No Complaints From Port Edward Mayor Following 2019 UBCM Convention

Port Ed municipal office

Tame, but not disappointing - that's how Port Edward's Mayor described last week's Union of BC Municipalities convention.

Members of municipal governments across the province gathered last week in Vancouver and Mayor Knut Bjorndal said that although the district didn't put forth any resolutions, they had some great discussions with provincial ministries.

Bjorndal sat down with the ministry of education to discuss the future of the school in Port Edward and said, "the education ministry indicates that they're going to have more funding for rural schools, which is good for us because we're down to about ten students." Bjorndal says they've requested funding to keep the school bus service running which he feels confident will happen, adding that having the school is critical to recruiting new residents.

Members of Port Edward's council also sat down with the Ministry of Environment to determine whose responsibilty it is to monitor the coal dust from Ridley Terminals, and although the lines are a little blurred, Bjorndal says the federal government and Environment Canada may have a role to play.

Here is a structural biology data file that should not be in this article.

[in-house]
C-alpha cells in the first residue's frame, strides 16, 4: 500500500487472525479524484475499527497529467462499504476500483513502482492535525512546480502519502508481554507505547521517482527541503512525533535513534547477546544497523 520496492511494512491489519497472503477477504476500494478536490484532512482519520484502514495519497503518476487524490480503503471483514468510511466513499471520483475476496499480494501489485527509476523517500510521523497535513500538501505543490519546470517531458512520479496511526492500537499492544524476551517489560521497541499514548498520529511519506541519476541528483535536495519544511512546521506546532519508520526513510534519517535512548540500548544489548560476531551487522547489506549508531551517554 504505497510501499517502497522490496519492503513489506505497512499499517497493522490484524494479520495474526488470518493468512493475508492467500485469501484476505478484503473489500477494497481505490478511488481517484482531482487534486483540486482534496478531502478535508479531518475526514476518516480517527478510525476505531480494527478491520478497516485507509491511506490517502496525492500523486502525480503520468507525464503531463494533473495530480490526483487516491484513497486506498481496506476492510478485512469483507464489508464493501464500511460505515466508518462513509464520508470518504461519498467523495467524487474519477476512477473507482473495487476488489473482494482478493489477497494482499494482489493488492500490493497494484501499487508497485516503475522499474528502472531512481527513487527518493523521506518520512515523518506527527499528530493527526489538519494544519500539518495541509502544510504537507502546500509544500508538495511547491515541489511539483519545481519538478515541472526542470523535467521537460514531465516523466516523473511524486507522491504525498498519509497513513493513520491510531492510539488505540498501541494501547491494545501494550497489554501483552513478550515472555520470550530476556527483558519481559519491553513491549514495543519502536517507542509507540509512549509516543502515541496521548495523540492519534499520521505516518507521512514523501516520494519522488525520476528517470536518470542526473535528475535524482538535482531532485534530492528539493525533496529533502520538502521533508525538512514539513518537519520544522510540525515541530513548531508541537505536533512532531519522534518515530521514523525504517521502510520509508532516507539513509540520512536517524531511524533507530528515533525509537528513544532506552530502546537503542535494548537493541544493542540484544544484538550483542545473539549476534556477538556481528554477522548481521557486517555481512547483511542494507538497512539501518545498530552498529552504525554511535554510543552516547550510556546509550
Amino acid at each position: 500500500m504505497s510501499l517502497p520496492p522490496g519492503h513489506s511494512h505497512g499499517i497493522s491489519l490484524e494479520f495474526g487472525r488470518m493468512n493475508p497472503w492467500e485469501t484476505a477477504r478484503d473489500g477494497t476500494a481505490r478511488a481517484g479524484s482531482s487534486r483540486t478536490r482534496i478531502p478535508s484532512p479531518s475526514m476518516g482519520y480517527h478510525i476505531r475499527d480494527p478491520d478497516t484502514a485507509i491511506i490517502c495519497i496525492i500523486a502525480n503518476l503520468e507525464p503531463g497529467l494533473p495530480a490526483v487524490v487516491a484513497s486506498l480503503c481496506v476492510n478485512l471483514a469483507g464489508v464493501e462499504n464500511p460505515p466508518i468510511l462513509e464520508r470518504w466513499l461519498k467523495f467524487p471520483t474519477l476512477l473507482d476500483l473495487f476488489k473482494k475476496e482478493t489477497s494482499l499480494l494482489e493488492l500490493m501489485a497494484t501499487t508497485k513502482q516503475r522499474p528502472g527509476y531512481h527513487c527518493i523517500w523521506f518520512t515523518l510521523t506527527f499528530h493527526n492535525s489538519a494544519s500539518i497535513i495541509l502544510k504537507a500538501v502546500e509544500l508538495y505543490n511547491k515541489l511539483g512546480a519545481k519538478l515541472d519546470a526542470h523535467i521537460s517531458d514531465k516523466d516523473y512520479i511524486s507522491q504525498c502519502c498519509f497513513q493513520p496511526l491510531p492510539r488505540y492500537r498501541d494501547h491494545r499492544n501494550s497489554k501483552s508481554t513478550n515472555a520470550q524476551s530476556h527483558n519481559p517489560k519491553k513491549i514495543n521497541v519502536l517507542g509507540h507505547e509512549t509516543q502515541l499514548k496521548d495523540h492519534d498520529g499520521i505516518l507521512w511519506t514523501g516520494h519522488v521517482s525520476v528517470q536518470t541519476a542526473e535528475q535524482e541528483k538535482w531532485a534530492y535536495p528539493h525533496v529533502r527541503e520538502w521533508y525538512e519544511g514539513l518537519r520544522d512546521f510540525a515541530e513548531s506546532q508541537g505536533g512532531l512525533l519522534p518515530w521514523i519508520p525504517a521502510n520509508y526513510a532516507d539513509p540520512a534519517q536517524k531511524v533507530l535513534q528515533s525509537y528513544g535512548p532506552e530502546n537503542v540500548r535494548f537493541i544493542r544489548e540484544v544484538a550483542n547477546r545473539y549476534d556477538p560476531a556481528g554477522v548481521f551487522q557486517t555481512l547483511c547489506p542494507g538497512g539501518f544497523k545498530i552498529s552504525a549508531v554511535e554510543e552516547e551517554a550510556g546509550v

And for the decision that wasn't in Port Edward's favour, Bjorndal says he's OK with it. The decision was made to allocate the majority of the Rural Dividend Fund to communities that are forest dependent and sufferring from saw mill closures and lack of timber. "My personal opinion, that's a good cause. I mean, if you're going to take money from the fund it's better for it to go to people who are dependant on resource industry that that's where the money goes." Bjorndal says the district did request funding from the Rural Dividend Program, but that none of the applications were for urgent matters.

This was Bjorndal's first UBCM convention as a mayor, having attended six previously as a councillor, and he says there were no surprises which made for a smooth week.